The World Cup (without the United States)

Americans do not care about soccer. The United States not being one of 32 teams to make the World Cup is not a valid excuse for ignorance, as the entire rest of the world still watched from the first whistle on June 14 to the last on July 15. Missing the tournament just means our team sucks. The U.S. national team’s absence was sealed after a 2-1 loss to Trinidad and Tobago last October after their poor qualifying performance against other North American teams. Mexico, Costa Rica and even Panama made it to this year’s World Cup. Mexico was the team from North America that made it the farthest, to the first knockout stage. But the United States would likely have lost in the group stage anyway. American soccer fans should be content with watching incredible players like Messi and Ronaldo and strong teams like France and England. Americans should be able to appreciate underdogs like Croatia and upsets like Russia’s win over Spain and actively enjoy the most popular sporting event in the world.

Let’s overview each round of the World Cup that led up to France’s victory. The group stage consists of eight randomly selected groups of four teams each, and these four teams with varying skill levels play each other once. Whichever two teams have the most points (three points for a win, one for a tie and none for a loss) after these three games move on to the knockout stage. This small group round-robin system usually causes the better teams to move on, and while there were some upsets in this early stage, the only major surprise this year was that underdogs Mexico and South Korea both took down mighty Germany in their group, causing them to miss the first knockout stage.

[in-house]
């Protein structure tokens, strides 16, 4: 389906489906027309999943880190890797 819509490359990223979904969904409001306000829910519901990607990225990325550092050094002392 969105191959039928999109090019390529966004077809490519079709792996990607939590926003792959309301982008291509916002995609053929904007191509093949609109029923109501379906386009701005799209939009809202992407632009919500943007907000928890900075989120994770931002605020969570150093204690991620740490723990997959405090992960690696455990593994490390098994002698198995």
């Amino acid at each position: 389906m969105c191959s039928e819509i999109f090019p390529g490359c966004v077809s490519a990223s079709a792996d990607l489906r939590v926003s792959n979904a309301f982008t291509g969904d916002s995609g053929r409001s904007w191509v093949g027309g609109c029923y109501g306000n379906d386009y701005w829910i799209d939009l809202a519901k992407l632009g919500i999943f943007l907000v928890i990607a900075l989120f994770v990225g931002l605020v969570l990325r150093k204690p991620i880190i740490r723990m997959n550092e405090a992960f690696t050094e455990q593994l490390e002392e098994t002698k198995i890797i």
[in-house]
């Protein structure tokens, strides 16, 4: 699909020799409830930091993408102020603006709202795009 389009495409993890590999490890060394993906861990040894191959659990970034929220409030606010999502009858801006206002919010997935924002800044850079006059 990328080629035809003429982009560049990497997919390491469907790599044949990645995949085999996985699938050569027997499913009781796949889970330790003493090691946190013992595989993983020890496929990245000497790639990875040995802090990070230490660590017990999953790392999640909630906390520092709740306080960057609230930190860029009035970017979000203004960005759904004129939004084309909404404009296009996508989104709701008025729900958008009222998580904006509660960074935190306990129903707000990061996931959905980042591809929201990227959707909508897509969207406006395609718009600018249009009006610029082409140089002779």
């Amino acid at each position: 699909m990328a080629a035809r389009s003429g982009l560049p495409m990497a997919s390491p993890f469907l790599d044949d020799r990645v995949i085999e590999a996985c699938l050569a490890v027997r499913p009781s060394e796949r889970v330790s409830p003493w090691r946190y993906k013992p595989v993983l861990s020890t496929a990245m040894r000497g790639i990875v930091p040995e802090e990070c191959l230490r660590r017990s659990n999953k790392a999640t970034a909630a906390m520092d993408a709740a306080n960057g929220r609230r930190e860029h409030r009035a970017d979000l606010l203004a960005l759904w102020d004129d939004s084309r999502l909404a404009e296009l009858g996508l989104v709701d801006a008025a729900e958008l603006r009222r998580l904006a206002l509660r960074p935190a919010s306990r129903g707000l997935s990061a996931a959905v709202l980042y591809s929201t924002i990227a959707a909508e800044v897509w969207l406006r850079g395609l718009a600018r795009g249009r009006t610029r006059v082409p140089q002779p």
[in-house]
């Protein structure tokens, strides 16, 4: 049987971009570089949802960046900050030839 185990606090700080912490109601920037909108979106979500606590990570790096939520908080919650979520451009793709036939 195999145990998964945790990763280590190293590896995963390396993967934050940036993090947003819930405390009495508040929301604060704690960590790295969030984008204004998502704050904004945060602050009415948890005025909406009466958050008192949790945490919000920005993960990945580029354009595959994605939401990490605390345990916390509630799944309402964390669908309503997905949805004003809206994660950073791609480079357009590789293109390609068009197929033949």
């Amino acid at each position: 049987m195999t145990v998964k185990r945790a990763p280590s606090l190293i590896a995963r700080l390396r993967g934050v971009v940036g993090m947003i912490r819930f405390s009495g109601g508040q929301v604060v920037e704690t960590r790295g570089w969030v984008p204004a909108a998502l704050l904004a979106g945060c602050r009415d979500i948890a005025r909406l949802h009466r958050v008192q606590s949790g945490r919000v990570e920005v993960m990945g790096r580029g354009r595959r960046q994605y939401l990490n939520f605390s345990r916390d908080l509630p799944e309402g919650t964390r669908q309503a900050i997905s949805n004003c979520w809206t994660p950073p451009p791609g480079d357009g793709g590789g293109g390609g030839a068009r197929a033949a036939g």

The round of 16, or the first elimination round, saw the early exit of Ronaldo and Messi, as their teams Portugal and Argentina, respectively, both lost in the first two games of the round. The rest of the round saw Russia’s, Croatia’s and England’s wild wins on penalty kicks. In addition, Brazil had a decisive victory over Mexico, Belgium managed to just beat Japan and Sweden upset favored Switzerland.

The quarterfinals were where the great teams began to emerge. France and England had solid 2-0 wins over Uruguay and Sweden, respectively. Belgium scored early and held off mighty Brazil in a 2-1 win thanks to an own goal in Belgium’s favor in the 13th minute. Croatia and Russia had a riveting match, with Russia managing to score once against Croatia’s possession-style team early. Croatia quickly answered and the game stalemated until both teams scored once in extra time. Then, Croatia managed to score four penalties over Russia’s three to advance.

The semifinals saw France hold off well-controlled Belgium in a 1-0 win decided by Samuel Umtiti’s goal in the 51st minute. The other game saw Croatia’s third come-from-behind win after England scored in the 5th minute. Croatia tied it at 1 in the middle of the game and scored once more in extra time to take a 2-1 victory.

The final was down to France and Croatia. The start of the game began with Croatia possessing the ball well, and yet, a controversial call off a flop allowed for France to take a free kick deep in Croatia’s half to score an own-goal header off of one of Croatia’s prime midfielders, Mario Mandžukić, in just the eighth minute. Only 10 minutes later, Ivan Perišić tied the game up at one for Croatia. In another 10 minutes, a call was reviewed with video replay and rightfully overturned that allowed French forward Antoine Griezmann to score a penalty kick, making the score 2-1 France in 28 brief minutes of play. The Croatians continued to possess the ball well into the second half. Croatia had the potential to come from behind once more. Then, Paul Pogba and Kylian Mbappé scored in the 59th and 65th minute to seal the French victory. Mario Mandžukić scored for Croatia just after, but the goal was too little, too late, and France took the Cup in a 4-2 victory.

This was the “best World Cup in any of our lifetimes” as described by a commentator in the final. I just hope many Americans can fully appreciate this worldwide spectacle of the beautiful game every four years, no matter their team’s role.